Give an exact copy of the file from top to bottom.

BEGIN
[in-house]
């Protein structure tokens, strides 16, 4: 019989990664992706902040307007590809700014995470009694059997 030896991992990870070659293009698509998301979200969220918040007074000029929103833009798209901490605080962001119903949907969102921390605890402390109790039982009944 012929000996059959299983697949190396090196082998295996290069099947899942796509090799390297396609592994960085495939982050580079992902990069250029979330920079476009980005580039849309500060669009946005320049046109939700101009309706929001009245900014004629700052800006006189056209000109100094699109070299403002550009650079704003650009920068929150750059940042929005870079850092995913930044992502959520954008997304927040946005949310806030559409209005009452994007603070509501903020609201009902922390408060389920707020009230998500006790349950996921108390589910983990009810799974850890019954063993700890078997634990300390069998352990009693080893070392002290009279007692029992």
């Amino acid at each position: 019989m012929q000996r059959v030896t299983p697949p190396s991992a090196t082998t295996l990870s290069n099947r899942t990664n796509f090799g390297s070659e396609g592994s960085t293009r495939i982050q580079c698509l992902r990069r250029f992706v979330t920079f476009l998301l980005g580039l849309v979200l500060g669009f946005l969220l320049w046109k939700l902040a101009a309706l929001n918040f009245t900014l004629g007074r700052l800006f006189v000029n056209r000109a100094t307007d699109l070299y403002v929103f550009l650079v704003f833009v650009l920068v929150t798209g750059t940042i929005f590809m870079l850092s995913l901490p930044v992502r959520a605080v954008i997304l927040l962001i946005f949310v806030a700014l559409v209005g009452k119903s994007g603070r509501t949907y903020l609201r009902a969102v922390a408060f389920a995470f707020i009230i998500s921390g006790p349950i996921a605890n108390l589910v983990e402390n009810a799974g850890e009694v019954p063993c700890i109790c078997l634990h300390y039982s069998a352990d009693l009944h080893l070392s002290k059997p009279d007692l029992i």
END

[in-house]
């Protein structure tokens, strides 16, 4: 019989990664992706902040307007590809700014995470009694059997 030896991992990870070659293009698509998301979200969220918040007074000029929103833009798209901490605080962001119903949907969102921390605890402390109790039982009944 012929000996059959299983697949190396090196082998295996290069099947899942796509090799390297396609592994960085495939982050580079992902990069250029979330920079476009980005580039849309500060669009946005320049046109939700101009309706929001009245900014004629700052800006006189056209000109100094699109070299403002550009650079704003650009920068929150750059940042929005870079850092995913930044992502959520954008997304927040946005949310806030559409209005009452994007603070509501903020609201009902922390408060389920707020009230998500006790349950996921108390589910983990009810799974850890019954063993700890078997634990300390069998352990009693080893070392002290009279007692029992």
């Amino acid at each position: 019989m012929q000996r059959v030896t299983p697949p190396s991992a090196t082998t295996l990870s290069n099947r899942t990664n796509f090799g390297s070659e396609g592994s960085t293009r495939i982050q580079c698509l992902r990069r250029f992706v979330t920079f476009l998301l980005g580039l849309v979200l500060g669009f946005l969220l320049w046109k939700l902040a101009a309706l929001n918040f009245t900014l004629g007074r700052l800006f006189v000029n056209r000109a100094t307007d699109l070299y403002v929103f550009l650079v704003f833009v650009l920068v929150t798209g750059t940042i929005f590809m870079l850092s995913l901490p930044v992502r959520a605080v954008i997304l927040l962001i946005f949310v806030a700014l559409v209005g009452k119903s994007g603070r509501t949907y903020l609201r009902a969102v922390a408060f389920a995470f707020i009230i998500s921390g006790p349950i996921a605890n108390l589910v983990e402390n009810a799974g850890e009694v019954p063993c700890i109790c078997l634990h300390y039982s069998a352990d009693l009944h080893l070392s002290k059997p009279d007692l029992i």